UIndy Dining updates dining hall food, decor

by Megan Richards | Staff Writer
Published: Last Updated on

University of Indianapolis Dining Services has implemented changes to its food and overall cafeteria design this year. According to General Manager of UIndy Dining Steven Conners, these changes were made to provide a “safe, comfortable, and familiar environment” for anyone who has a meal at the various on-campus dining options.

According to Conners, these changes stem from a variety of places including student survey responses and trends in dining at college campuses, because UIndy as a community needs keep up with other universities in allergen awareness and food selection.

“The biggest thing about the menu and options this year is that this year, for the first time, every food item is labeled with one of the eight most common food allergens,” Conners said. “So we’re very aware of our audience and their need to eat food that is free of allergens.”

Furthermore, according to the university’s Dining webpage, items on food menus also are changed on a 28-day rotating calendar, where all meals are different every day until the start of day 29, when the meal cycle repeats itself.

Conners said that UIndy dining has received a lot of positive feedback from incorporating more vegetarian options, which he finds both surprising and encouraging, and that the stir fry and panini stations are very popular. Students are responding to these changes and improvements in various products by speaking with the staff and responding to UIndy dining posts on social media.

Junior social work major Jaylan Steele, who has lived on campus since his freshman year,  said there were both positive and negative changes to the food.

“I feel like there is a fresher salad bar. It tastes better, [and] the fruit tastes better,” Steele said. “But the macaroni and cheese is not the best…. I went there the other day, and it wasn’t bad food, so there are good days and bad days.”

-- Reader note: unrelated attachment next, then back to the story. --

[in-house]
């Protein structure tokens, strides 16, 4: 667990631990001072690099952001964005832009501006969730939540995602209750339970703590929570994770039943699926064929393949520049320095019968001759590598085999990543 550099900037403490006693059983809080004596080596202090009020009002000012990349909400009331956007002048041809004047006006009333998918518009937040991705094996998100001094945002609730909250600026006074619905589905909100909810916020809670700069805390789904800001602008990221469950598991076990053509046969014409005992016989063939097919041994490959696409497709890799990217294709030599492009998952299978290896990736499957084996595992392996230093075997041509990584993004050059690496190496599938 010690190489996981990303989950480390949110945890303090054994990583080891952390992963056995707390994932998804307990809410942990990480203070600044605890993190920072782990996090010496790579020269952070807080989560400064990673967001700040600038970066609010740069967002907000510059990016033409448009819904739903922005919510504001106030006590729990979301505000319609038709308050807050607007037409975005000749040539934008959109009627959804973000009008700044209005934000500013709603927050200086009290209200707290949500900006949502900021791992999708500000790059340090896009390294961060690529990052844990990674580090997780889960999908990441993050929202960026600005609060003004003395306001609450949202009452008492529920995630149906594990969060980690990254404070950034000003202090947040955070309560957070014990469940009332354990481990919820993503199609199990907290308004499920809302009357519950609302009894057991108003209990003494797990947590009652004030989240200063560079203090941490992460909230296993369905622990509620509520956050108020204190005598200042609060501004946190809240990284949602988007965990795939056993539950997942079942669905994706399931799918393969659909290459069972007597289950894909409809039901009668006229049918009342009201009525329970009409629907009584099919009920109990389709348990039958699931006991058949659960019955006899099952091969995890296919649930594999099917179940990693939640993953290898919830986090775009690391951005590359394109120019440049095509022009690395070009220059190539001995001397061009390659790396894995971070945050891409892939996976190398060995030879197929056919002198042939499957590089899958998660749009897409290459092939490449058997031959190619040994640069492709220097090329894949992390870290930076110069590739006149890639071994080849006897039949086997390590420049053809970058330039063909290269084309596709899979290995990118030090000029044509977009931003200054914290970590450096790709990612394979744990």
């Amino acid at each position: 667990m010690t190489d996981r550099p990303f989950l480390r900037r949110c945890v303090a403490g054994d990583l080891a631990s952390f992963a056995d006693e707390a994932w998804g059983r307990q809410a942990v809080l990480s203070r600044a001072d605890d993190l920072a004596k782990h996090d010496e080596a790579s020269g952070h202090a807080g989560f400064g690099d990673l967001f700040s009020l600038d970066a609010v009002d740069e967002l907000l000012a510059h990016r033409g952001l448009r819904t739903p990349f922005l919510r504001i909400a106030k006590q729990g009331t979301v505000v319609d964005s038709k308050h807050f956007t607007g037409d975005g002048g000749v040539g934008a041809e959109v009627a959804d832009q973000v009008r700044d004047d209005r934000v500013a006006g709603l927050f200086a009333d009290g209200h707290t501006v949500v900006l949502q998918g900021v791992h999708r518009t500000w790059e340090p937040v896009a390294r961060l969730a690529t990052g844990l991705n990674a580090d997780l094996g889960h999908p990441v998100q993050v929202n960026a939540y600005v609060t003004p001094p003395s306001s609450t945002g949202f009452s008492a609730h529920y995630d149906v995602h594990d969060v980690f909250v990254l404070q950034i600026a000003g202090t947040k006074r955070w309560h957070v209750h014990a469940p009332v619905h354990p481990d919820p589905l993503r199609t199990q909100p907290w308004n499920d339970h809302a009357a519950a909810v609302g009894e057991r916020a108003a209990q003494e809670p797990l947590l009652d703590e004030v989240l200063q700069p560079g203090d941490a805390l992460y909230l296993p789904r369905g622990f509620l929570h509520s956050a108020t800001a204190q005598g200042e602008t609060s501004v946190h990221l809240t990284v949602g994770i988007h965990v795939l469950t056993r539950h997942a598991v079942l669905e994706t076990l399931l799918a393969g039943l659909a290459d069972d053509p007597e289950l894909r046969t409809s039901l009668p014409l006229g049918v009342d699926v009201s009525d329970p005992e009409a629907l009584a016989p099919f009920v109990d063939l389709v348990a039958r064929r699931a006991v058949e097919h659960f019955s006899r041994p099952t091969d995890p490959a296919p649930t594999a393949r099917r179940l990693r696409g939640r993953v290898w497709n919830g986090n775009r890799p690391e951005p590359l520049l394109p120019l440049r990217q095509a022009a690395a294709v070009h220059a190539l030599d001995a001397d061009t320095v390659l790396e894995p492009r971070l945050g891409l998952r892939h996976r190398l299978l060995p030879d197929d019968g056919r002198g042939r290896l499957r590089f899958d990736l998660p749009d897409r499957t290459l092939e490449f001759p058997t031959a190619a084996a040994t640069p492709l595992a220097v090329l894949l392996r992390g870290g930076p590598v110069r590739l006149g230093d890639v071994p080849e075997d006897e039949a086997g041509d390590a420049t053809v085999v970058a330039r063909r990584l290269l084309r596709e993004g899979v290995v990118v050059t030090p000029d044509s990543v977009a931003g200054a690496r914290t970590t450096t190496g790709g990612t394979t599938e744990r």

Along with the changes to the food, the cafeteria also has changed the design of kitchen areas and dining seating, according to Conners.

“The biggest thing . . . the university is doing is really trying to brighten it up, lighten it up, open it up with a brand new brighter, cleaner color scheme,” Conners said. “Coming in late September will be a whole new lighting package that will make things much brighter and more inviting . . . They have hung what they call clouds from the ceiling, which has made the space more intimate by bringing the ceiling down.”

According to Conners, other changes include music played during meals and mosaic artwork at the food stations. UIndy Dining also wants to add café-style furniture. Conners said the changes were made because the university decided that the cafeteria needed an update.

“I think a big driving force was our university president, Rob Manuel, and simply wanting to offer a space that was inviting and comfortable for students, faculty and staff,” Conners said.

Students also have noticed these changes and provided positive feedback about the new décor.

“I think the cafeteria looks cool,” Steele said. “I like how it’s darker, and they [UIndy Dining] play music now. The design seems more modern. It makes you feel relaxed and seems roomier.”

According to Conners, there is a renewed focus on the environmental experience of the dining hall.

“We’re hoping that it creates an environment that people enjoy coming to.…” he said. “We’re really trying to create an inviting environment…an extension of what guests would find at home.”

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